Page 36 - 2016 AMA Autumn
P. 36

                                     location review
Article and photos by Al Topping
If you’re anything like my, given the infinite array of opportunities available to go climbing, hiking and or mountaineering, having the ideas in the first places is the greatest obstacle. Therefore, in
this new series of articles, I thought I’d add my own experiences following a recent family excursion to Switzerland and more specifi- cally, the Grindelwald valley, just south of Interlaken.
The area around Interlaken has a wealth of opportunity to be exploited. Vast mountain panoramas, an abundance of well labelled and varied mountain trekking options and, of course, imposing snow capped mountain giants with even greater reputations, for instance: the Eiger.
The aim of this trip was not to recce a potential area for a future expedition, however, upon arrival it became obvious that the area is littered with opportunity.
Irrespective of what activity you are looking to partake, whether it is for a personal holiday or a military exped the planning elements are going to be pretty similar. Grindelwald offers sport rock climbing, summer and winter mountaineering, mountain biking and paragliding. Given the popularity of the area to tourists, there is a wealth of information on the internet for finding specific objectives to meet your expedition’s aims. My suggestions are based around where I travelled at the time.
If you are driving down to Switzerland from the UK, then Google Maps will tell you that the drive is around 10 hours beyond Calais. Depending on your appetite for French toll roads this may require additional hours to circumnavigate Reims, perhaps making your way through Belgium instead.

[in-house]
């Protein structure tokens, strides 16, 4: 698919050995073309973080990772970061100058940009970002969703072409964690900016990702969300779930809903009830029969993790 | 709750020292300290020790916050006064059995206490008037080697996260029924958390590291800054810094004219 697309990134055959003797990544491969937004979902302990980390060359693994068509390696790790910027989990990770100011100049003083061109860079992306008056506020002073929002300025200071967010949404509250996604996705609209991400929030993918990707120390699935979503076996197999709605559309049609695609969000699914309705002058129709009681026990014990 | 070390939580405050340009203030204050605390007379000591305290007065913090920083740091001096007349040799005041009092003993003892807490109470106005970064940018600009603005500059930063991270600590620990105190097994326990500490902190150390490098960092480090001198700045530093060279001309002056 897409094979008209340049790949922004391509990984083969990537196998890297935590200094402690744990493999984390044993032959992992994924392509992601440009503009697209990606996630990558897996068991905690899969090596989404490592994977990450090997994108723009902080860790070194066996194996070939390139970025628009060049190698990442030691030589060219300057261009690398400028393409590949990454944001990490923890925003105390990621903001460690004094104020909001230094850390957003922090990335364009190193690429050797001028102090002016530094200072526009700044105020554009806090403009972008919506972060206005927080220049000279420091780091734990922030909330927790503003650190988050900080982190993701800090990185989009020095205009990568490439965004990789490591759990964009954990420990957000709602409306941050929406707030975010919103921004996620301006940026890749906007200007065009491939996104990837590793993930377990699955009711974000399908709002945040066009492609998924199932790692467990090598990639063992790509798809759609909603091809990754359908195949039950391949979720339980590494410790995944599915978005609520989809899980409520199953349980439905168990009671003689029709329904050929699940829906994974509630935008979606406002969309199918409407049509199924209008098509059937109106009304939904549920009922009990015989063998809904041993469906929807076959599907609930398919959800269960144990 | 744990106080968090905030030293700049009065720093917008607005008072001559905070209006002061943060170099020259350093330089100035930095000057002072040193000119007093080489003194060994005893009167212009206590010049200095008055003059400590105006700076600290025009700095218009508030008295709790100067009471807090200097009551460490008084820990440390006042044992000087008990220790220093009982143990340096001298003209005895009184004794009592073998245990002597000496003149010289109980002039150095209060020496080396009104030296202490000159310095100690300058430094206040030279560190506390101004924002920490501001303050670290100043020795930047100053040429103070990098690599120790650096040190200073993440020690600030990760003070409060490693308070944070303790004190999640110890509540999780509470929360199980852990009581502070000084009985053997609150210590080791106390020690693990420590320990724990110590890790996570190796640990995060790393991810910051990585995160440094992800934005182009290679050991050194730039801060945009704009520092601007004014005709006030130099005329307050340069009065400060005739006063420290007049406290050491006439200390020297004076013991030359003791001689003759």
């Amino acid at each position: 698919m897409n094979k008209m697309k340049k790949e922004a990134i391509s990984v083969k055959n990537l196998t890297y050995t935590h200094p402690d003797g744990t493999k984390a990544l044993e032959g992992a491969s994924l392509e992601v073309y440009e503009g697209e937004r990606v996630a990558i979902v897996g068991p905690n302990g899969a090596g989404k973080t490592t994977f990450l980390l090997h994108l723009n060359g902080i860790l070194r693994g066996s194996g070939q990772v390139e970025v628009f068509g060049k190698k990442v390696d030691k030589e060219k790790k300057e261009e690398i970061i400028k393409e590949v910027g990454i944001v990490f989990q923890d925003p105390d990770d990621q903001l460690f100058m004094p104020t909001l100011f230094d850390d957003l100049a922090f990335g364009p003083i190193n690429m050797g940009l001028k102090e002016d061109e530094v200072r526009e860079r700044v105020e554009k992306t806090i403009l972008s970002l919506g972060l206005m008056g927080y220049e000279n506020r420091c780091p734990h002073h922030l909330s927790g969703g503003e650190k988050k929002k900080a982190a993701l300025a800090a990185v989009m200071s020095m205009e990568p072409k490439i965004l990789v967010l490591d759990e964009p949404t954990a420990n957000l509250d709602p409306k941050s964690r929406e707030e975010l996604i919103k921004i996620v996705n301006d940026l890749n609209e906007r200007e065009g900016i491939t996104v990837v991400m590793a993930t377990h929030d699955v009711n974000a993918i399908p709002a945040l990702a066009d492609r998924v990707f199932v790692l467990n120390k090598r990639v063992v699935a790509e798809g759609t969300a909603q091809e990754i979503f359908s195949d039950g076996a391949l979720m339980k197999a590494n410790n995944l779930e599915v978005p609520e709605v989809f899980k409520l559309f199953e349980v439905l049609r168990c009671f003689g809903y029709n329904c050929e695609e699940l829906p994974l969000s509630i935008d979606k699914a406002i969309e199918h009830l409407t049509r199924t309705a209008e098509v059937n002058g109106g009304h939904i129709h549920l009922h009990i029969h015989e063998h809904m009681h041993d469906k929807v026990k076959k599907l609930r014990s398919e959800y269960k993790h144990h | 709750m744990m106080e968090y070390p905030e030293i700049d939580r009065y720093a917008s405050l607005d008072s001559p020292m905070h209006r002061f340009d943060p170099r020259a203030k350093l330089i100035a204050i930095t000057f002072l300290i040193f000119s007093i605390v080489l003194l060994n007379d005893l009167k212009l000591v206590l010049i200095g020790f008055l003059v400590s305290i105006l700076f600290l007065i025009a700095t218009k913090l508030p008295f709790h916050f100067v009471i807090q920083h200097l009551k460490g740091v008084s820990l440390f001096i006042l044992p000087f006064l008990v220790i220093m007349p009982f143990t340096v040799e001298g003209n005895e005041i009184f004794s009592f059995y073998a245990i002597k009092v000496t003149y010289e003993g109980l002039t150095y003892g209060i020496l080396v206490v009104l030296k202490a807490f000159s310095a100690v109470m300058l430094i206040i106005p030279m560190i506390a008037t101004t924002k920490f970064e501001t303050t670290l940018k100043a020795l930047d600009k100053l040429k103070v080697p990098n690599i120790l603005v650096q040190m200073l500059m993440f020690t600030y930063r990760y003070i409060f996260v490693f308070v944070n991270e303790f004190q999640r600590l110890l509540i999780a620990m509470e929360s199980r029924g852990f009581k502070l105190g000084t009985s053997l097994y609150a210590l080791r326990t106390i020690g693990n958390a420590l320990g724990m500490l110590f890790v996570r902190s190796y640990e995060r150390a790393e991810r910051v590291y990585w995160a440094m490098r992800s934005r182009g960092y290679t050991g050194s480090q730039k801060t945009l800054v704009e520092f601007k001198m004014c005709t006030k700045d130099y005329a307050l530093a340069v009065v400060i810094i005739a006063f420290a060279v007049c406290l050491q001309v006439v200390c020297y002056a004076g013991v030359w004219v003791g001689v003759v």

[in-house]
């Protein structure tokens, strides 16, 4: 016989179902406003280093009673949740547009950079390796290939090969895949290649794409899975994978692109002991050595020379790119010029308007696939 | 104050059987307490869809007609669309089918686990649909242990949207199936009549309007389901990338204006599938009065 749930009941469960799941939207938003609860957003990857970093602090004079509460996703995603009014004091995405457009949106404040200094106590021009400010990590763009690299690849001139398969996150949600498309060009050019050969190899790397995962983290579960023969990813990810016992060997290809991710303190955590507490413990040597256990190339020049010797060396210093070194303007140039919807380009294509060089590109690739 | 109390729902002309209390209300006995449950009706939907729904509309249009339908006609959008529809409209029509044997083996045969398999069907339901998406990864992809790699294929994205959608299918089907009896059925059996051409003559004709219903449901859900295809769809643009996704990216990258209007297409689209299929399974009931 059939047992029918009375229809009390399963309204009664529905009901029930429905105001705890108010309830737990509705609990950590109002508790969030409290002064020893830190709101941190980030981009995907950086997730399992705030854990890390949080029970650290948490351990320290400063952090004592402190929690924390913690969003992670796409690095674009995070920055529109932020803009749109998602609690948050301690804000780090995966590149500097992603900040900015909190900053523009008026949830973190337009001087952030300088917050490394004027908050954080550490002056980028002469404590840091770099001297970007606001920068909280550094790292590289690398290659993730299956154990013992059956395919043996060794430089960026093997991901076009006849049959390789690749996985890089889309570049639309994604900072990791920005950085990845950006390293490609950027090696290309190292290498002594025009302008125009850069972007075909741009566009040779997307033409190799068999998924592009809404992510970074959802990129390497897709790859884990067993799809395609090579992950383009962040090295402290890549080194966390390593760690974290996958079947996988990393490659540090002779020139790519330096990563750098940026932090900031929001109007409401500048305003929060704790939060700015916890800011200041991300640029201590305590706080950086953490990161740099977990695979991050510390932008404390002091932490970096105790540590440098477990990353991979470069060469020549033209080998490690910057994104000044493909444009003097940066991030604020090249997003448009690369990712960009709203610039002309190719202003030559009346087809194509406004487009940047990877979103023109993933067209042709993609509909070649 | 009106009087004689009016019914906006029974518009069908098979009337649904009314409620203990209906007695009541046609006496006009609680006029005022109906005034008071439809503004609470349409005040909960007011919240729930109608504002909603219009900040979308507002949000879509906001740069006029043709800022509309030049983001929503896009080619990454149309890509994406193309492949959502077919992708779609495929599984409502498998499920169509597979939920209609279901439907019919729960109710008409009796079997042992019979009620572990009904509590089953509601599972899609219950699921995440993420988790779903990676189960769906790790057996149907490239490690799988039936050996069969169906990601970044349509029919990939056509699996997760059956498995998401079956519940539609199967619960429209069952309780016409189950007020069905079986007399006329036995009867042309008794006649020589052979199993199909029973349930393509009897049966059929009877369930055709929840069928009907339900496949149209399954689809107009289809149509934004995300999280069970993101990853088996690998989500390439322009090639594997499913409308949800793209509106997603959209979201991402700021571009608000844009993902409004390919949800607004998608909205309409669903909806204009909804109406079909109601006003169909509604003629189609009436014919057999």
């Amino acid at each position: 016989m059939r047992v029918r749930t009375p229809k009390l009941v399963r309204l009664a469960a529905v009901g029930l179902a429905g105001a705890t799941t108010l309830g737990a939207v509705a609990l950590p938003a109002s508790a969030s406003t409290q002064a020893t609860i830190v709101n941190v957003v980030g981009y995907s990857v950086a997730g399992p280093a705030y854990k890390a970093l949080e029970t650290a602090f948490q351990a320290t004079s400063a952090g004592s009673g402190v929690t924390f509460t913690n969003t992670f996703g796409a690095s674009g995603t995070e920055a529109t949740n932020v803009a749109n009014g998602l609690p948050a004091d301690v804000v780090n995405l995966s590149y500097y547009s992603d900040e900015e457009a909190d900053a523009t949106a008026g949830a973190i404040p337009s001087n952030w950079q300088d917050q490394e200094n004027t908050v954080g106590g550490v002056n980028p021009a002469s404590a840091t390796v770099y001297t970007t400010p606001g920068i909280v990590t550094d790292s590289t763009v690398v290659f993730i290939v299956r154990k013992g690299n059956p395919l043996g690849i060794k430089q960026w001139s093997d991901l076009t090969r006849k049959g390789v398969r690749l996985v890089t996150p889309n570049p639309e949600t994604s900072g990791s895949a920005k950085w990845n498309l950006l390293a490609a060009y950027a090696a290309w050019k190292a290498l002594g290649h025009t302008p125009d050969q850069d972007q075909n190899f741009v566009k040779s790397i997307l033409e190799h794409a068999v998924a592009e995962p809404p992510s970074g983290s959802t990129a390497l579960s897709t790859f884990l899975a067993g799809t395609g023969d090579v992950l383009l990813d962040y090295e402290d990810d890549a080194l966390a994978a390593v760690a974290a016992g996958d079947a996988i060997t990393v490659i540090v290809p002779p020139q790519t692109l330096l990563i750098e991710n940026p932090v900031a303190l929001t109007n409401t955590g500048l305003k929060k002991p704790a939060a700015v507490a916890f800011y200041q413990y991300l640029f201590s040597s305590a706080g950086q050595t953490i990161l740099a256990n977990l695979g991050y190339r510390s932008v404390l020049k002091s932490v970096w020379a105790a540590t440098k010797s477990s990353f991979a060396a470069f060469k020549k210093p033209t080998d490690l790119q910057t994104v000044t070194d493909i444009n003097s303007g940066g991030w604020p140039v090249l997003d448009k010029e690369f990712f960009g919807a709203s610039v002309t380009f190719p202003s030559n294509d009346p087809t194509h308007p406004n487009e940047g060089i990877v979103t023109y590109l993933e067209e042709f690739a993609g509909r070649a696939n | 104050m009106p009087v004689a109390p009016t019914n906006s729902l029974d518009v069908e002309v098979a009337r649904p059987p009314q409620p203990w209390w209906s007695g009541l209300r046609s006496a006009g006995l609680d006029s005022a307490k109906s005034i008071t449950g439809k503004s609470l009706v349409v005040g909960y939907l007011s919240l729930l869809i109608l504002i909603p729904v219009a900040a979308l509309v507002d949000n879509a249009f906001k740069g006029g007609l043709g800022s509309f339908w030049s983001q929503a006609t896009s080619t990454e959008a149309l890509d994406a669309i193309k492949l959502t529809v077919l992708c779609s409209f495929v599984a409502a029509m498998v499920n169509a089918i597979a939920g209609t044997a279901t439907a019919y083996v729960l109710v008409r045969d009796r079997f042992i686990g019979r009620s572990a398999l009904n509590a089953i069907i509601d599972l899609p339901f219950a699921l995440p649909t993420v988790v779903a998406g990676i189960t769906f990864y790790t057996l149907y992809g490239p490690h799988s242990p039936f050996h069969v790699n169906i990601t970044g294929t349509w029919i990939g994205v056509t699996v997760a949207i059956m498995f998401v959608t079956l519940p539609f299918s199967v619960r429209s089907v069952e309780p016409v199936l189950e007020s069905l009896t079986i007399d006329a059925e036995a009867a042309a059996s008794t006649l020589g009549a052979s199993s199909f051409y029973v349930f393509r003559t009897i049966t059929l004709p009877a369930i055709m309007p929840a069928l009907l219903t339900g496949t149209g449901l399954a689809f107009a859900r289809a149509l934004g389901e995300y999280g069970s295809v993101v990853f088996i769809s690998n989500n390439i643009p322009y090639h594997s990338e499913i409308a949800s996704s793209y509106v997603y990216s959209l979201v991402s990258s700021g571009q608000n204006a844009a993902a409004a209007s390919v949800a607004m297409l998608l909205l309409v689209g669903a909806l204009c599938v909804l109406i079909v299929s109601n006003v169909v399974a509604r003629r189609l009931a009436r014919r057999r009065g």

On arrival at the Swiss border, there is a CHF 40 / 40 Euro charge for use of the roads (based on 3 people driving a small van into the country). We were less prepared for this, having not originally planned to go to Switzerland at all (and in no way had forgotten that Switzerland has its own currency!) Interlaken is then approxi- mately an hour or so from the boarder at Bern.
If you plan to fly, then flights land regularly in Zurich and takes approximately 2 hours on excellent Swiss trains to the Interlaken region.
Once in the Grindelwald valley, a vehicle will help you to get some more remote climbing areas but is by no means absolutely necessary. We parked up at our campsite and left it there for a majority of our time there in favour of walking and using the excellent train system that runs up and down the valley. Be warned though, that the cost of trains can become quite expensive if you want to use them beyond moving up and down the valley and visit the higher altitude towns and tourist spots.
Food and drinking opportunities are as you’d find in the UK but with the added expense factor to consider. Most supermarket shopping trips resulted in resorting to ‘student food’ to get by without breaking the holiday budget but if you can be creative with your cooking then it’s possible to do. Going fully catered may be a more sensible option for a larger group.
Information for trains in the area can be found at each of the train stations along the route, by visiting the tourist information centre in Grindelwald/Interlaken or by visiting tourism/travel-information/
There are a few guide books for the area. The one we picked up is named ‘Interlaken Vertical’ and covers a selection of the classic spots around the Interlaken valley. There are 32 named climbing areas within the pocket sized book which range from the very easy and beginner friendly to steep multi pitch epics and deep water solo areas around Iseltwald. There’s something for every ability contained within the book as well as info on the climb’s technical features and gear requirements – just what you would expect from a good quality guidebook.
Our trip took us to the hills above Wildeswil where we found around 80 sport climbs ranging from 5a – 7c. Although we didn’t visit other crags in the book (we had a lot to cover in our 5 day window in the area) there’s plenty to go at. If you’re looking for somewhere to go

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